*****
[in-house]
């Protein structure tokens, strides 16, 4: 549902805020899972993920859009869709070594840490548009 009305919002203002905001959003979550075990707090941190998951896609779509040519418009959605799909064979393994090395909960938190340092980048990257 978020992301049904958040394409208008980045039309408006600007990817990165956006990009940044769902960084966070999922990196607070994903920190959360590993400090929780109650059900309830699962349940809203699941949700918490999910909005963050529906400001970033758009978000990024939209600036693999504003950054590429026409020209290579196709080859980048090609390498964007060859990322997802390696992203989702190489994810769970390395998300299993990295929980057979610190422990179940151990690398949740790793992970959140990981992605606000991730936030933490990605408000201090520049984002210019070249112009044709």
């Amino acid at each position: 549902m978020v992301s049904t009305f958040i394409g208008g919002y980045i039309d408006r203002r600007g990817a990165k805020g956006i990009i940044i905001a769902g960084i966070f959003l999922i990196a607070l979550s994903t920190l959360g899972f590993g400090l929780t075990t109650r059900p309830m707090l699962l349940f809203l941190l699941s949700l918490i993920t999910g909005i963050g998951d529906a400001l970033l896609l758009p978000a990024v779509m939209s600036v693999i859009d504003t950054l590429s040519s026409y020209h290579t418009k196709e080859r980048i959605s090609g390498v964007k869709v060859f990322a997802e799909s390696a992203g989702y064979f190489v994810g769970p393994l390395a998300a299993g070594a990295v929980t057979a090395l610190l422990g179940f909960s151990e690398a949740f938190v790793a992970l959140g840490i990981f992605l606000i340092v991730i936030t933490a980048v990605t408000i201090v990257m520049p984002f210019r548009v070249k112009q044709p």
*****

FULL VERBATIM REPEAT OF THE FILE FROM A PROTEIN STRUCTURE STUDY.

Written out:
[in-house]
């Protein structure tokens, strides 16, 4: 549902805020899972993920859009869709070594840490548009 009305919002203002905001959003979550075990707090941190998951896609779509040519418009959605799909064979393994090395909960938190340092980048990257 978020992301049904958040394409208008980045039309408006600007990817990165956006990009940044769902960084966070999922990196607070994903920190959360590993400090929780109650059900309830699962349940809203699941949700918490999910909005963050529906400001970033758009978000990024939209600036693999504003950054590429026409020209290579196709080859980048090609390498964007060859990322997802390696992203989702190489994810769970390395998300299993990295929980057979610190422990179940151990690398949740790793992970959140990981992605606000991730936030933490990605408000201090520049984002210019070249112009044709």
């Amino acid at each position: 549902m978020v992301s049904t009305f958040i394409g208008g919002y980045i039309d408006r203002r600007g990817a990165k805020g956006i990009i940044i905001a769902g960084i966070f959003l999922i990196a607070l979550s994903t920190l959360g899972f590993g400090l929780t075990t109650r059900p309830m707090l699962l349940f809203l941190l699941s949700l918490i993920t999910g909005i963050g998951d529906a400001l970033l896609l758009p978000a990024v779509m939209s600036v693999i859009d504003t950054l590429s040519s026409y020209h290579t418009k196709e080859r980048i959605s090609g390498v964007k869709v060859f990322a997802e799909s390696a992203g989702y064979f190489v994810g769970p393994l390395a998300a299993g070594a990295v929980t057979a090395l610190l422990g179940f909960s151990e690398a949740f938190v790793a992970l959140g840490i990981f992605l606000i340092v991730i936030t933490a980048v990605t408000i201090v990257m520049p984002f210019r548009v070249k112009q044709p």